The moment you step off the plane in Italy you’re struck by one thing almost immediately. Everyone is skinny. I mean really skinny. How can this be? Doesn’t everyone look like Tony Soprano? Nope. Not at all. Those images you’re probably making in your head are Italian-Americans not Italians in Italy. Big difference.
Why are many Italian-Americans huge and many Italians from Italy thin as a rail? It seems that when you mix the American part, with the Italian part, things get larger. Kim and I just got back from a week in Vegas. Vegas is an obvious cross section of America so these differences became glaringly obvious. In walking around the casinos we couldn’t help but notice how massive everyone has become. I was recently talking to a pilot friend of mine who said that one of the reasons the airlines had to limit the number of bags on flights was because the average weight of passengers has gone up 20 pounds! Seat belt extensions didn’t even exist a few years ago, now they have at least a dozen on every flight.
Here’s what’s so confusing to me about this. Isn’t the “let’s slow down for hours and eat pasta” an Italian thing? The Italians are the ones that have like 5 courses right? How are they pulling this off? What about their neighbors, the French? Don’t they eat cream so thick that it would choke a donkey? Do they have special DNA that repels fat? Is it all that cigarette smoking? What is it?
If you spend some time with our Mediterranean counter parts you’ll observe a few things. Their eating habits on the surface may appear to be unremarkable, but if you dig deeper you’ll notice some significant differences.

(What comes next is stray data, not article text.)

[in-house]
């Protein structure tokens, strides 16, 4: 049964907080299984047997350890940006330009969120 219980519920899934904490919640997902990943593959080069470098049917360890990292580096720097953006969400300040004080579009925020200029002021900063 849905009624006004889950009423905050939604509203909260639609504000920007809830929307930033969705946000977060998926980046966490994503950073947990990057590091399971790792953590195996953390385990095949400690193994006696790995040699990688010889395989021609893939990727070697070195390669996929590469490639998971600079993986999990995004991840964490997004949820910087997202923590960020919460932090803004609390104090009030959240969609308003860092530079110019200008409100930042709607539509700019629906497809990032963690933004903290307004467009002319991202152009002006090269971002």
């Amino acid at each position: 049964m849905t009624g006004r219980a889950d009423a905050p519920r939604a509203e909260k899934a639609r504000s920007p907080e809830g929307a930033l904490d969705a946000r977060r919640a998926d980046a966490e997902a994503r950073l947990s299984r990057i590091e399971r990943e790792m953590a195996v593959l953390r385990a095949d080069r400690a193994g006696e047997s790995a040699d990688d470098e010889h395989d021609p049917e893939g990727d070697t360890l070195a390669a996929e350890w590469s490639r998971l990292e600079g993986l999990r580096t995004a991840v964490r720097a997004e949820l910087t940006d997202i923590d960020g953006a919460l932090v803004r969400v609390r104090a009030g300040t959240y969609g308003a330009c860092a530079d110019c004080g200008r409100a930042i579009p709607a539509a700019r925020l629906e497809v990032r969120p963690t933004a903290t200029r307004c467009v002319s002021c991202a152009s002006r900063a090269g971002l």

1. They fill up on salad with almost every meal.
2. The portions are 25% less of what ours are.
3. They never snack or grab something as a quick bite in the kitchen (they eat as a family at specific times).
4. They only eat what’s fresh and never processed. It’s all about family, friends and whole food. Most Americans eat food from a box rather then from the earth.
5. They use olive oil in almost everything (helps fill you up with little downside).
6. For dessert it’s almost always fruit and nuts (rarely Gelato).
7. Fast food is almost non-existent in the culture (many McDonald’s have had to close down).
8. Meal time is a sacred event. You take your time, have great conversations, stories and laughter. Meals are eaten slowly, which means, you’re not forced in to a rushed indigestion coma and have plenty of time for digestion.
Food is so fresh in Italy that often times there isn’t even a menu in restaurants. The waiter will tell you what’s fresh and in season and create something each day around that. When the courses come out it does not look like the size of Maggiano’s portions. It’s more like the size of your fist.
So what do you think?